The British model of public service media funded through receiver licence fees was eventually abandoned in 1953, and CBC funding would be tied to the shifting sands of parliamentary funding.
Cuts to the CBC
In 1984, the Conservative government of Brian Mulroney made significant cuts to the CBC, and those cuts increased under the Liberal government of Jean Chrétien.
Make no mistake — the BBC has more than its share of problems. While it’s thrived without advertising, it has lost some of its audience to the private commercial broadcasting that began in the U.K. in 1955 and from political pressure exerted by both Labour and Tory administrations.
Nonetheless, the BBC continues to dominate broadcast and online news in the U.K. The CBC has not fared as well.
Budget cuts to the CBC, often fuelled by partisan politics, have wrought havoc. The Windsor CBC station I watched as a child growing up in Detroit was once a profitable Canadian production powerhouse, but it cancelled popular local programming and slashed the news operation.
In 1990, because of further budget cuts, CBC closed down the station’s news department, spurring street protests from thousands of Windsor citizens.
A “Save Our Station” committee was formed to pressure both CBC and the Canadian government to preserve the Windsor operation. Some limited news service was established because of these protests, but other communities once served by the CBC had no such luck.
Private broadcaster CTV has eclipsed the CBC as Canada’s most-watched television network. And according to the independent media database IMDb, CTV’s top programs are all American productions; mainly police and medical dramas.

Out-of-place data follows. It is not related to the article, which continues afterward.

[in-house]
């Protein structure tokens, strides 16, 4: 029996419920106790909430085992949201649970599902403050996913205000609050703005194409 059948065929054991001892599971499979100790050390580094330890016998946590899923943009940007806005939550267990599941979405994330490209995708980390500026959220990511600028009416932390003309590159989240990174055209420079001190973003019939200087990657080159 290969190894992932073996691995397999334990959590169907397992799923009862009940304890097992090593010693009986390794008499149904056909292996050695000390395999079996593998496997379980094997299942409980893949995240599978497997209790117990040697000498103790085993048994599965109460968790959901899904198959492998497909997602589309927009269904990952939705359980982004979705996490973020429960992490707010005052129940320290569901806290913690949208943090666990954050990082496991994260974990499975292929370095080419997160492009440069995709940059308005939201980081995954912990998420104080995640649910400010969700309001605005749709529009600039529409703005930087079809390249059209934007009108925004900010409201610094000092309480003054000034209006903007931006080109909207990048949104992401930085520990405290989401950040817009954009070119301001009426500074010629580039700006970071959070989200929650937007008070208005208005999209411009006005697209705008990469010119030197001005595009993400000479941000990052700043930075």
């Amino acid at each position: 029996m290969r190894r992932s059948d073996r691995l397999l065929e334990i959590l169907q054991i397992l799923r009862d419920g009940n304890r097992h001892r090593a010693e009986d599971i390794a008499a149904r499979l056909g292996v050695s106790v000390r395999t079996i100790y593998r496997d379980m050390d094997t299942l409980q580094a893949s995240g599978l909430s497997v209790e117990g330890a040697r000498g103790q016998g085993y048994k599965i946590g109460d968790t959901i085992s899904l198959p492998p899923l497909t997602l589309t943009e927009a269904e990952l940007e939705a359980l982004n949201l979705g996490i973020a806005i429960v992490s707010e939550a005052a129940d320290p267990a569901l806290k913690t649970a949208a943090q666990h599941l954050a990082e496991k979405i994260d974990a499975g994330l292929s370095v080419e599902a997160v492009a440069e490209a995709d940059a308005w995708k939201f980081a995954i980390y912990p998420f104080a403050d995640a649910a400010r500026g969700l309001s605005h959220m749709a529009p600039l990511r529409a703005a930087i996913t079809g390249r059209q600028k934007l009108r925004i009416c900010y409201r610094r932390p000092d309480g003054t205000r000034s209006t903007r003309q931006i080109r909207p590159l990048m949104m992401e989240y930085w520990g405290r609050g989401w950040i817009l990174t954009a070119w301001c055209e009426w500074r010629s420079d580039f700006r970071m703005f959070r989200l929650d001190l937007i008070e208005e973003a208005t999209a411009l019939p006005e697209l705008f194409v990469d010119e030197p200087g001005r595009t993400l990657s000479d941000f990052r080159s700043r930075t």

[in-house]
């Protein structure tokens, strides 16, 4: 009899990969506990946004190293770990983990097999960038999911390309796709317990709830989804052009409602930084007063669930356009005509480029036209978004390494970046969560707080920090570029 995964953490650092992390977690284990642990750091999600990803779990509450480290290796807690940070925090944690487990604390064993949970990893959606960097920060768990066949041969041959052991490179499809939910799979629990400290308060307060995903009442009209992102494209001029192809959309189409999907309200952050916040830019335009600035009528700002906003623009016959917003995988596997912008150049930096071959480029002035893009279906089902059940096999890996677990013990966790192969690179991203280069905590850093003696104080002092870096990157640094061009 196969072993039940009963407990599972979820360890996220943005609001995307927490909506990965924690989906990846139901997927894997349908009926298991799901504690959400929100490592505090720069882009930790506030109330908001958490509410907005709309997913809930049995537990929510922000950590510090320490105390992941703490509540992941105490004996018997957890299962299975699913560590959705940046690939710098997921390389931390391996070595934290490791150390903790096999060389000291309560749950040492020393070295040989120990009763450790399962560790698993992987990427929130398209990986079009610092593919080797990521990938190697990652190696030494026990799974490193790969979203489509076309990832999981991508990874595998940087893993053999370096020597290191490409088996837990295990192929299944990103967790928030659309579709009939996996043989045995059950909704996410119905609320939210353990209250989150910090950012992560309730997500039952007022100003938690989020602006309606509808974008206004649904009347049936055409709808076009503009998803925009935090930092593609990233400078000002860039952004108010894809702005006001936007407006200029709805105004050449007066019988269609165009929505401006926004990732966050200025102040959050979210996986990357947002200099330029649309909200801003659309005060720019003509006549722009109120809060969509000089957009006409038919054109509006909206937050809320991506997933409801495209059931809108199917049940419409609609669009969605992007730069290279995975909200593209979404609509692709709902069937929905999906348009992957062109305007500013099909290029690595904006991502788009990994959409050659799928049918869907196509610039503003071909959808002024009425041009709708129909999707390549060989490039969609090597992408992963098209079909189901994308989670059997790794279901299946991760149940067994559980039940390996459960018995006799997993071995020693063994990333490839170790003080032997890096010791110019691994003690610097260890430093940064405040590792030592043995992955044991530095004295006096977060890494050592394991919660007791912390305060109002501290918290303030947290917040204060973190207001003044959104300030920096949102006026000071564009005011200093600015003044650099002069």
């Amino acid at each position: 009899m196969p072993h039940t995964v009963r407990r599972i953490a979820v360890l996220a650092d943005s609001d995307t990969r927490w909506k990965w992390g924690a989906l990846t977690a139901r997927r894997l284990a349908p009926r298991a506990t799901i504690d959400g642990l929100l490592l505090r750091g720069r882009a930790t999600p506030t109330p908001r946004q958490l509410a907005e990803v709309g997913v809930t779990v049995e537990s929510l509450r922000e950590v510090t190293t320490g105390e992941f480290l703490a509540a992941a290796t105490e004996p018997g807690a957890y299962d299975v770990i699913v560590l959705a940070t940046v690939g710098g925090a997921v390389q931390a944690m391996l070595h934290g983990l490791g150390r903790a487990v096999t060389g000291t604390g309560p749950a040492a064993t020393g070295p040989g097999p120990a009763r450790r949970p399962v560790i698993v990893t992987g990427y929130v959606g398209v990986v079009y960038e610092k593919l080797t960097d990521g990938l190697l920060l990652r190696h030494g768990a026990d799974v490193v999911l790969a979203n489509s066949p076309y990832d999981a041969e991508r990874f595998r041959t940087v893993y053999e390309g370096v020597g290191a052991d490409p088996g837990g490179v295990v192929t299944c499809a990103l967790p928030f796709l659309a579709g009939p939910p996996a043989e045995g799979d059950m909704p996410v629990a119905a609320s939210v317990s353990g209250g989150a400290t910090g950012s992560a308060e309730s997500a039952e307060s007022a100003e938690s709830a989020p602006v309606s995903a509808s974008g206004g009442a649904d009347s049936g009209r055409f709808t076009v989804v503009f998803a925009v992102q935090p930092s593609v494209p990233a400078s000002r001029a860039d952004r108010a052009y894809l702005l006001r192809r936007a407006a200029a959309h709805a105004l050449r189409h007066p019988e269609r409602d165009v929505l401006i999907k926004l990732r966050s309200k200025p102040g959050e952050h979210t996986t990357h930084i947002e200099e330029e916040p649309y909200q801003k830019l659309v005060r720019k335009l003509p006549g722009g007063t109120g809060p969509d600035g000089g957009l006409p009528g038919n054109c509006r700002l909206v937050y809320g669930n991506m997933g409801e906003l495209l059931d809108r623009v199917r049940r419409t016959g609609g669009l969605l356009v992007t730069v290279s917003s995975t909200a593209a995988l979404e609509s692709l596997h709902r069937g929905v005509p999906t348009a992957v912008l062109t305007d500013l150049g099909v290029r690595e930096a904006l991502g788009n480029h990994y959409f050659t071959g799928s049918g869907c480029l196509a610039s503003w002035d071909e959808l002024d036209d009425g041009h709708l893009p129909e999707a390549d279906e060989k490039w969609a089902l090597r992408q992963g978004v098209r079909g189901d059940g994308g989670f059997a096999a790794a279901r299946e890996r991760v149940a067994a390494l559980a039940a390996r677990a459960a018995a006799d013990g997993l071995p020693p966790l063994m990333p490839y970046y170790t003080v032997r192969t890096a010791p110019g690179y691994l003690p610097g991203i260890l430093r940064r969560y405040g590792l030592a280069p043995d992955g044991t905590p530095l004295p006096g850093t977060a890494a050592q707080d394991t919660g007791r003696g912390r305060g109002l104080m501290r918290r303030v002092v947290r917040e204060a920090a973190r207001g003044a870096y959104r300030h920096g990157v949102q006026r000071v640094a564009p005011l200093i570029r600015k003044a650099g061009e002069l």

The European way
Europe suggests a better path. A recent study by the European Broadcasting Union shows a strong correlation between a country’s democratic well-being and robust public service media, including online media.
Social media policy in the United States has generated echo chambers of misinformation and conspiracy and has certainly not curtailed the erosion of civic knowledge. A 2022 study by the Annenberg Public Policy Center reveals that while many Americans are angry about politics, less than half of those surveyed understood the basics of U.S. government.
And in Canada? According to Statista, Canada is one of the world’s most connected online populations, with a social media penetration rate of 89 per cent of the Canadian population.
The most popular media sites in Canada are also U.S.-based — Facebook, Twitter and Instagram.
U.S.-based, advertising-driven social media sites designed to stoke outrage are not creating more informed Canadians. The actions of the so-called Freedom Convoy illustrates this phenomenon.
And, unfortunately, similar to American civic illiteracy, a recent Forum Research Poll suggests only one in 10 Canadians would pass the Canadian citizenship exam.
The future of advertising-driven media does not bode well for democracy. Even Silicon Valley leaders are warning against a laissez-faire U.S. policy approach in terms of generative artificial intelligence/large language models like ChatGPT.
The American threat to Canada continues not because of U.S. power, but because Canadian leaders have not put in place policies to foster and protect Canadian democracy.
Civic organizations of all stripes need to come together to demand a new approach to media that’s informed by lessons from Canada’s past and by the obvious mistakes evident south of the border.